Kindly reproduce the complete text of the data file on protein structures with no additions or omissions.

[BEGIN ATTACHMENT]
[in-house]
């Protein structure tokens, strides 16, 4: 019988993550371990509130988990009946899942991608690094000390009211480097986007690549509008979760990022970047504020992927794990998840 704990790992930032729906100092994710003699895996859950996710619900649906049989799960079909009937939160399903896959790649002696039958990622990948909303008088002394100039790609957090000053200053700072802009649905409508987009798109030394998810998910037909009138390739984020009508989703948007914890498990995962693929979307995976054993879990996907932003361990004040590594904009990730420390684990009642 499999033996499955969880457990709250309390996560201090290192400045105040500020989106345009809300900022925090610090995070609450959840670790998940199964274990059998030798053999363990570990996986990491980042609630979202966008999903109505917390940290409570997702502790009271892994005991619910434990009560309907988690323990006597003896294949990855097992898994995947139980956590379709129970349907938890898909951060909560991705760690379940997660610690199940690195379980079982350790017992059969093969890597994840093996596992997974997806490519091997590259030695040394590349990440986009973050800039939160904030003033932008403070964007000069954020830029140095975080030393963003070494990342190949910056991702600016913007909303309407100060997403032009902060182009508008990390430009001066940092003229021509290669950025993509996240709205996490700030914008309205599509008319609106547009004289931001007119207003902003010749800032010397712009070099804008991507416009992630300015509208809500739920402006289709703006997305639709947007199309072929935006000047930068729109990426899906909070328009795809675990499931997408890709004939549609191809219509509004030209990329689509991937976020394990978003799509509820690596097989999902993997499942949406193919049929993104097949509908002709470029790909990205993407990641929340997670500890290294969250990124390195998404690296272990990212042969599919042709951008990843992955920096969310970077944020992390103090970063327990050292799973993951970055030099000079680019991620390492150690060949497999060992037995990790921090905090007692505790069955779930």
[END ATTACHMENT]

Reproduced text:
[in-house]
């Protein structure tokens, strides 16, 4: 019988993550371990509130988990009946899942991608690094000390009211480097986007690549509008979760990022970047504020992927794990998840 704990790992930032729906100092994710003699895996859950996710619900649906049989799960079909009937939160399903896959790649002696039958990622990948909303008088002394100039790609957090000053200053700072802009649905409508987009798109030394998810998910037909009138390739984020009508989703948007914890498990995962693929979307995976054993879990996907932003361990004040590594904009990730420390684990009642 499999033996499955969880457990709250309390996560201090290192400045105040500020989106345009809300900022925090610090995070609450959840670790998940199964274990059998030798053999363990570990996986990491980042609630979202966008999903109505917390940290409570997702502790009271892994005991619910434990009560309907988690323990006597003896294949990855097992898994995947139980956590379709129970349907938890898909951060909560991705760690379940997660610690199940690195379980079982350790017992059969093969890597994840093996596992997974997806490519091997590259030695040394590349990440986009973050800039939160904030003033932008403070964007000069954020830029140095975080030393963003070494990342190949910056991702600016913007909303309407100060997403032009902060182009508008990390430009001066940092003229021509290669950025993509996240709205996490700030914008309205599509008319609106547009004289931001007119207003902003010749800032010397712009070099804008991507416009992630300015509208809500739920402006289709703006997305639709947007199309072929935006000047930068729109990426899906909070328009795809675990499931997408890709004939549609191809219509509004030209990329689509991937976020394990978003799509509820690596097989999902993997499942949406193919049929993104097949509908002709470029790909990205993407990641929340997670500890290294969250990124390195998404690296272990990212042969599919042709951008990843992955920096969310970077944020992390103090970063327990050292799973993951970055030099000079680019991620390492150690060949497999060992037995990790921090905090007692505790069955779930």